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    I can't say it takes nothing away from them! Haha, try selling one these days, it's tough, most people much prefer the bright colours! Purely on a personal level I agree though, I still admire and enjoy them :) If I had to pick my favourite 10 individual snakes, some of them including my absolute #1 would certainly be wildtypes. Although I suppose I got my #1 back when I'd never owned a morph or even heard of them being in Australia! She's nearly 18 years old.
     
  13. Tobe404

    Tobe404 Well-Known Member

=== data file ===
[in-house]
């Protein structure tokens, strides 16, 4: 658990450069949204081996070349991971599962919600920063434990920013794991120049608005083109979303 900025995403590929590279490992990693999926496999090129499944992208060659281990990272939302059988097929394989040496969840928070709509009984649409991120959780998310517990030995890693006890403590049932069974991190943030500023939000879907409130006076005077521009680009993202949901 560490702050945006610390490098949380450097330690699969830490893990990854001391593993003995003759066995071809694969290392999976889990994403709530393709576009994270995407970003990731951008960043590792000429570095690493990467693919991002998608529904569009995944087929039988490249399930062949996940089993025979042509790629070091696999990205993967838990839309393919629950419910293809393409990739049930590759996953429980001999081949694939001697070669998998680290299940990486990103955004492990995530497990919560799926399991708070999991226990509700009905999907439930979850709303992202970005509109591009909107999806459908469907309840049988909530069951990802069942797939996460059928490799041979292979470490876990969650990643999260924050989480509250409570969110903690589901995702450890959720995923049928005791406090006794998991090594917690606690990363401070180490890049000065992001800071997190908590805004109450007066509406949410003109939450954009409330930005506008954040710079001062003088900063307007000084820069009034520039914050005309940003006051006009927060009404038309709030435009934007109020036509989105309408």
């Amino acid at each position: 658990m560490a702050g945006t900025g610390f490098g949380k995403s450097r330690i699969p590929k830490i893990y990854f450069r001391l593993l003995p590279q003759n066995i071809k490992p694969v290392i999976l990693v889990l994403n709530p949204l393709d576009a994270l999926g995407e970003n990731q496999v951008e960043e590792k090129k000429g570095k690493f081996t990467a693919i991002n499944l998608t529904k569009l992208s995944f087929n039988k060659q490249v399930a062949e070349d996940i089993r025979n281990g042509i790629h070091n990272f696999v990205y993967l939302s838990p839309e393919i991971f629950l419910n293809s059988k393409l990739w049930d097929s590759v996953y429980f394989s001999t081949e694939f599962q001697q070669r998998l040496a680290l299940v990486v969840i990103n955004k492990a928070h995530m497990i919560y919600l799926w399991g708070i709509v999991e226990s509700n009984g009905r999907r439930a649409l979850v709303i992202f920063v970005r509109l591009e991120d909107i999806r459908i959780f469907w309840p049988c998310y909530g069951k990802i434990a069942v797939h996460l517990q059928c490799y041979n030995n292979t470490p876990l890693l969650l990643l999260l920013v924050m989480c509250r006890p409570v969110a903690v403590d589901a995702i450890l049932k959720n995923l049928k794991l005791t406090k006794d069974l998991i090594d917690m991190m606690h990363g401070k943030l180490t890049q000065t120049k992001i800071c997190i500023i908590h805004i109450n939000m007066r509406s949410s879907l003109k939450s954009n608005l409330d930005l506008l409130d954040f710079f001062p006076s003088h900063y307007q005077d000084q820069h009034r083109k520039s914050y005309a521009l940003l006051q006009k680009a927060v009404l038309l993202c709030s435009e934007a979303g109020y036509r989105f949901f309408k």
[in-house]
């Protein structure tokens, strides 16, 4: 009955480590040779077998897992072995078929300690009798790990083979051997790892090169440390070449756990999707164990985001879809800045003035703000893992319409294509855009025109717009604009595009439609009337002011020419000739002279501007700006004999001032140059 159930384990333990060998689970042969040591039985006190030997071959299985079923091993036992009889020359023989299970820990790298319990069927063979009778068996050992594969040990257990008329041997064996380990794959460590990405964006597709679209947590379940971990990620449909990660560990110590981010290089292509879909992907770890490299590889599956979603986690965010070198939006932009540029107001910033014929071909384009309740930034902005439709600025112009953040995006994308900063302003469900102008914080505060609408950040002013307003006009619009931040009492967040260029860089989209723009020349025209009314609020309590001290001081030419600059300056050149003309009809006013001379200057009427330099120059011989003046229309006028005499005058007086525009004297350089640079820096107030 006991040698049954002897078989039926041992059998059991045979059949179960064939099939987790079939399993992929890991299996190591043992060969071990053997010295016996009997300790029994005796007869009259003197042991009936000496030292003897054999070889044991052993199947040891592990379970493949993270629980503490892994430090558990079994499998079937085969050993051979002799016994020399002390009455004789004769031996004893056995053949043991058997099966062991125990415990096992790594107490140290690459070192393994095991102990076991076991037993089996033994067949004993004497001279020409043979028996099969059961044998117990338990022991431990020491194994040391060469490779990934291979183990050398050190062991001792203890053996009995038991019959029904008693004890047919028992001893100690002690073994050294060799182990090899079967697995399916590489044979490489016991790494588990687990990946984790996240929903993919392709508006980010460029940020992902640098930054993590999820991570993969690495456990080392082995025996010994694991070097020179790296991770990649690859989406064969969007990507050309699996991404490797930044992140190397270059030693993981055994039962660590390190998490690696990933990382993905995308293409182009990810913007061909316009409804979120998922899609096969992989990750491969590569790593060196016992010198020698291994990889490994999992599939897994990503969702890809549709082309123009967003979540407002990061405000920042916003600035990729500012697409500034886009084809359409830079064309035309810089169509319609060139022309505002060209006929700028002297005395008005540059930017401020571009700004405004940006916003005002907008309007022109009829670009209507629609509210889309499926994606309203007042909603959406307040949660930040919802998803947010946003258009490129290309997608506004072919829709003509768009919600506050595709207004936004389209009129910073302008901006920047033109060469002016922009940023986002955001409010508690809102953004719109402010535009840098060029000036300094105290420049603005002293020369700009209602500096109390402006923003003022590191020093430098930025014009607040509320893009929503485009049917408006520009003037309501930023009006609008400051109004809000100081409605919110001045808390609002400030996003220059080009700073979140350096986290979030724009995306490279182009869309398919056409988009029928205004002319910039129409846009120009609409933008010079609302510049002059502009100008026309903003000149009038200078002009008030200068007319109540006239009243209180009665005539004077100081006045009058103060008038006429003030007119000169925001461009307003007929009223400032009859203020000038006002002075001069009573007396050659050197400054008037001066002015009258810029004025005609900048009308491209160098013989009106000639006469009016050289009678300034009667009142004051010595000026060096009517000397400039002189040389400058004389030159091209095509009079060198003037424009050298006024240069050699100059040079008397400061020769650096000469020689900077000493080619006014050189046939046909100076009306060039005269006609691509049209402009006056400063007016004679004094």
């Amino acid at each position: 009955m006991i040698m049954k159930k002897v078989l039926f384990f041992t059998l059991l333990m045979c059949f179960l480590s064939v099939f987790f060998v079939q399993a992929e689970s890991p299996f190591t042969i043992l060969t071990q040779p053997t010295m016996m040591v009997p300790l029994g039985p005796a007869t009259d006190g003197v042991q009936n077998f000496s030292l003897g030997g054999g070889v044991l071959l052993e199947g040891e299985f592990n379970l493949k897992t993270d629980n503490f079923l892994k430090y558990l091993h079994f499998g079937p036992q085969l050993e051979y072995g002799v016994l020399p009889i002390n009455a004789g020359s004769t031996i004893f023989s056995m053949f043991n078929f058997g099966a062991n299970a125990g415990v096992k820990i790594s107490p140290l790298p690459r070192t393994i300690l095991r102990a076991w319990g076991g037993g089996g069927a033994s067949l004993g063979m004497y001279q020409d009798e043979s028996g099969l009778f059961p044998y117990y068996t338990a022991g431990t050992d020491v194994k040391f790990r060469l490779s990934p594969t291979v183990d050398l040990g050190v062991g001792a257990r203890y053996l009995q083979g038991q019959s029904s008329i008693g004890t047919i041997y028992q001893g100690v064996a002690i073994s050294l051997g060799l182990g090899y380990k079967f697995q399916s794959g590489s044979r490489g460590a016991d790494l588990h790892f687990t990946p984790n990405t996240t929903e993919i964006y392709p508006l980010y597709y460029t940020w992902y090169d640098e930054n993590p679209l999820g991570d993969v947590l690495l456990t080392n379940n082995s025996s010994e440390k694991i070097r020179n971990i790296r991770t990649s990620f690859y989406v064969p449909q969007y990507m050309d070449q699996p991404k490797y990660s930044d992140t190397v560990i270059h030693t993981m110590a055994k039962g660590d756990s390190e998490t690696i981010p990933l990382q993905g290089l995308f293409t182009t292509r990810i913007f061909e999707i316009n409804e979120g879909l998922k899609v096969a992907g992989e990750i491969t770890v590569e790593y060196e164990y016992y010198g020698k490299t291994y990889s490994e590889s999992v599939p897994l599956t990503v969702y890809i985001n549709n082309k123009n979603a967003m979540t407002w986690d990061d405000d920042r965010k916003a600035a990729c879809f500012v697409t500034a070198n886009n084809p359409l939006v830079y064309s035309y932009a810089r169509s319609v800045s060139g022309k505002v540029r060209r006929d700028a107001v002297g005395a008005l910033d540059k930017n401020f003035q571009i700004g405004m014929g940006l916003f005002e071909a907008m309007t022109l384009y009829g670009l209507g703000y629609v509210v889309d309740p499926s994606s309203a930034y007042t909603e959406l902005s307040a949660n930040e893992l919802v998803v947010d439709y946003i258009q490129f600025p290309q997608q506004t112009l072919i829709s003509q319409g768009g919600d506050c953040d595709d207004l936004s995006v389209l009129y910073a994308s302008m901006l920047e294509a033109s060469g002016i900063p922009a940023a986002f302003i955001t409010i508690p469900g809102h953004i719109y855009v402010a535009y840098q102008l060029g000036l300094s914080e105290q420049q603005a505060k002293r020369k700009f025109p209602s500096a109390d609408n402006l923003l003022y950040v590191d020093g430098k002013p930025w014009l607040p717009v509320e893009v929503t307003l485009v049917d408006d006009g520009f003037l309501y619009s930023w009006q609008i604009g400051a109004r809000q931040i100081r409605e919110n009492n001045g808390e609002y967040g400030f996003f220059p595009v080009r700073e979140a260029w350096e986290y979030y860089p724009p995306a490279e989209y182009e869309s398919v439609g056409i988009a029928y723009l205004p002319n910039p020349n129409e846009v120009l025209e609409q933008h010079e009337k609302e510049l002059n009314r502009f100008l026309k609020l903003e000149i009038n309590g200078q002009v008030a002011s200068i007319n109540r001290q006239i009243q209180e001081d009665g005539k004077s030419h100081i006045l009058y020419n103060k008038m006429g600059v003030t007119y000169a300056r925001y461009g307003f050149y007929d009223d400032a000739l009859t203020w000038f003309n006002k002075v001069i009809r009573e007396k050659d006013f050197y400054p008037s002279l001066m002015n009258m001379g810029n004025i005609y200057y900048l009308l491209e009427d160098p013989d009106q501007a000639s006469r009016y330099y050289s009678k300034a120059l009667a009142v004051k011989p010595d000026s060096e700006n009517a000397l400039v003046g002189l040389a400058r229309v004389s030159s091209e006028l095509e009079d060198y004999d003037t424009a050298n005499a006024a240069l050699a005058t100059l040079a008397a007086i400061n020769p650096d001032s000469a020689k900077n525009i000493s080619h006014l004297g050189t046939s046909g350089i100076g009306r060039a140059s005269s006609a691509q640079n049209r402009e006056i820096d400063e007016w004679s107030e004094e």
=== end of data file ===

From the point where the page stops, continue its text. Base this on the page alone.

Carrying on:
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    Would have to be Jungle for me...

    Jungle.jpg

    Spewing I lose it in a heat wave back in 2013. Lesson learned though.

    Will have to pick up another one eventually.

    Wad so placid too. Only ever bit me once (was my fault) and was never defensive.
     
    Last edited: Jun 12, 2019
  14. nick_75

    nick_75 Active Member

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    Yes, the same for me. My first snakes were two maculosa back when they were classified as Liasis. There were no morphs or localities. No internet for looking for the next animal for your collection either. I have never had a morph in my collection and I don't think I ever will. The amazing morphs are what attracts many new people to the hobby so I appreciate them for that.
     
  15. Sdaji

    Sdaji Almost Legendary